Fake news isn't just for politics on Facebook.
On the sports internet, where conversation around potential events is just as valuable -- and perhaps more compelling -- than conversation about actual events, all you need is a sense of what's possible to get a lot of people looking at your made-up garbage. And if one of those people makes the mistake of sharing said garbage on a prominent platform, you can blast fiction all the way into the mainstream news cycle.
We saw this happen when Brian Scalabrine -- an NBA guy with NBA connections who might actually hear things sometimes -- went on the radio and said he'd heard things about a potential trade involving Klay Thompson and the Celtics. Fans freaked out, publications like this one acknowledged the rumor, the Warriors themselves were forced to acknowledge it, and then Scalabrine revealed where he'd heard it from:
Morning Ledger 3 days ago justin bautista. I talk all rumors not just team I know and cover— Brian Scalabrine (@Scalabrine) November 14, 2016
Here's that Morning Ledger post, autoplay video ad included for full effect:
Here, with a hat-tip to my handsome son Rodger Sherman, is another headline from the same site:
(It didn't, btw.)
This is a fake rumor. By "fake," I don't mean that it didn't or won't become reality. I mean that that there was no official consideration of it becoming reality reported anywhere.
It's important to draw that distinction, because NBA rumors are a real thing.
People with connections often catch wind of trade talks, free agency plans, or other front office machinations. They then check that intelligence against other sources, then report it.
The rumor may never bear fruit in real life, but it can still be valid. An agent could truthfully tell a reporter "this team has called about my client," and the reporter could confirm that and report "Team Has Interest In Player," and then that team could never actually sign that player. It was still a legit rumor, backed by reporting on real behind-the-scenes dialogue.
There is also speculation! Speculation is fun. Playing with ESPN's NBA Trade Machine and saying "hey look, the Knicks could legally trade Derrick Rose straight up for Klay Thompson" is a lovely use of time and I support your decision to do that. You could even write about it on your blog. This is all fine.
What gets thorny is when speculation is mistaken for valid rumor, sometimes willfully. Here's another non-Scalabrine example, working backward:
1. In September, the Knicks and Thunder were not talking about a trade involving Russell Westbrook and Kristaps Porzingis. I promise you this was not the case. And yet, KOCO, an Oklahoma City news station with a verified Twitter account, posted that exact rumor on their website. It's still there, under the headline "Trade rumor: Russell Westbrook to the Knicks?" Here's how the rumor was addressed in their article:
"Unlikely, but the rumor is out there." Hmm. A link! Let's follow it.
2. Now we're on a website called SportsRageous. Hmm. What do they have to say?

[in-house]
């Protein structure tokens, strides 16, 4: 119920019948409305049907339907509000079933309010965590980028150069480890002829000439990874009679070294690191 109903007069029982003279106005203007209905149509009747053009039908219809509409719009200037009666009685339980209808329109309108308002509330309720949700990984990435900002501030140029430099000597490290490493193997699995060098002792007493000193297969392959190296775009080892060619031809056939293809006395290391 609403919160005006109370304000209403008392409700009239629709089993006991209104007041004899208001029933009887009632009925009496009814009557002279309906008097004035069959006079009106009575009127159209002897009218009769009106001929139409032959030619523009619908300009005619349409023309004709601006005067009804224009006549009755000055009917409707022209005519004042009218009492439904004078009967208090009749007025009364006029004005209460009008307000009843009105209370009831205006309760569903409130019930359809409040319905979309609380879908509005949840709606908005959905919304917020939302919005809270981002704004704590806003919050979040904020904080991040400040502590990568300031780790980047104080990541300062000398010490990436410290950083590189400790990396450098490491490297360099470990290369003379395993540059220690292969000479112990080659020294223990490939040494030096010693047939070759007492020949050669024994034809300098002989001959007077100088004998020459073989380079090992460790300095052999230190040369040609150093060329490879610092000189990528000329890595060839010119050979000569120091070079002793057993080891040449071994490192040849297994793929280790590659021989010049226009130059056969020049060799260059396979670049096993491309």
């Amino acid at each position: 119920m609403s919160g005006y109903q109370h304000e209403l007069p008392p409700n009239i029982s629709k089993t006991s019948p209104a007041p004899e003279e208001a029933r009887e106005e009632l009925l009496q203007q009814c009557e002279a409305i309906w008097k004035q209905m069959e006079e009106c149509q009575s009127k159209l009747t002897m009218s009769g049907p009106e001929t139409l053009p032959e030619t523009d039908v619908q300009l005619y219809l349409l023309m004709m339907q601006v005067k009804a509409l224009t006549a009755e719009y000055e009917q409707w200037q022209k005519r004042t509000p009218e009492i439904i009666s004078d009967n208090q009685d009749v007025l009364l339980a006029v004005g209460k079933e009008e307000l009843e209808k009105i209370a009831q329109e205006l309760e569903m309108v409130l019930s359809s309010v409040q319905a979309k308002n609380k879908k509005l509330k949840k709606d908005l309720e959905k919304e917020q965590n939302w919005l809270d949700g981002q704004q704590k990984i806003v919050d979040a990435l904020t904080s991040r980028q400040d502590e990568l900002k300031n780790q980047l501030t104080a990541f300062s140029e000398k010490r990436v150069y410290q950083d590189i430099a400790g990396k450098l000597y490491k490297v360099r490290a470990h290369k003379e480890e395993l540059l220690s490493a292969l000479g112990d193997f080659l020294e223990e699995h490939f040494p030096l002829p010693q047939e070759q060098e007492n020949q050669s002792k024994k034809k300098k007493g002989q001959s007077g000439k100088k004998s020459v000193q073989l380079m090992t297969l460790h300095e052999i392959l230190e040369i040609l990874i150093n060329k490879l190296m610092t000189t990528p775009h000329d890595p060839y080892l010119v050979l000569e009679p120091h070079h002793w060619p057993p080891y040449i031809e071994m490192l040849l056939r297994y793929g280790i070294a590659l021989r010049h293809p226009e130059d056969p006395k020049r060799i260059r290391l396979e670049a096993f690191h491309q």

"Absurd," and yet an article and another link! Let's follow it.
3. Here we are at Inquistr, which looks pretty legit! Here's their section on this rumor:
Holy shit! The Thunder and Knicks are actively "discussing" this blockbuster trade! Not so absurd anymore! And there's another link, presumably to reporting! Maybe this time it will actually go to the famous website "NBA Trade Rumors."
4. (Hold on, this is taking a while to load because I have so many tabs with so many autoplaying videos open.)
Hell yeah!!!!! Send in your rumors, everybody! They could end up in the news!
So how does THAT make its way up to a real, verified news source acknowledging it?
As far as I can tell, there exist several overlapping webs of rumor farms that all give each other a leg up on Google search. That website SportsRageous is part of a network called Tune Media, which appears to own a bunch of other trash news sites with which you, the internet-surfing NBA fan, may be familiar: Morning Ledger (hi Scal!), Chatt Sports, Morning News USA, Australian Network News, and more. All these sites link to each other, and they get frequent love from places with at least superficial legitimacy like Inquisitr and the Chinese site Yibada. Enough key words, and enough validation via links, and you can soar to the top of everyone's Google searches and alerts.
Say I'm a Phoenix Suns fan on Nov. 15, 2016 who wants to know if the team is thinking of trading Brandon Knight. I google "Brandon Knight trade rumor":
Whoa! Brandon Knight rumors in the news! The Suns are *going to* trade him, according to this headline! Let's click that "Headlines & Global News" link for the scoop:
Oh, a plainly hypothetical blog post about a plausible event. No reporting, no valid rumors, just harmless speculation regurgitated and re-regurgitated by other sites until it ends up on Google News with a headline that suggests it's actually transpiring.
That is, more often than not, what this comes down to. Fans speculate, then that speculation gets laundered several times over, swaddled in search-engine-optimized keywords, and boom, you're atop the Google search. If you're lucky, a desperate or unscrupulous mainstream outlet will cite your disingenuously magnified fan fiction and send extra links your way on top of the Google traffic. Eventually the rumor takes on a life of its own, large and multiple enough that no one cares where it came from anymore.
So what does this mean for you, NBA fan on the web?
Well, first of all, don't stop speculating. It really is fun, and it's fun to read when other people do it, too.
That said, I'd advise taking a moment to distinguish between imagining and reporting, and to follow rumors back to their original source. If a rumor sounds too rich to be true, it probably is. If you've never heard of that original source -- even if the name sounds official! -- give it a double check.
Have fun out there.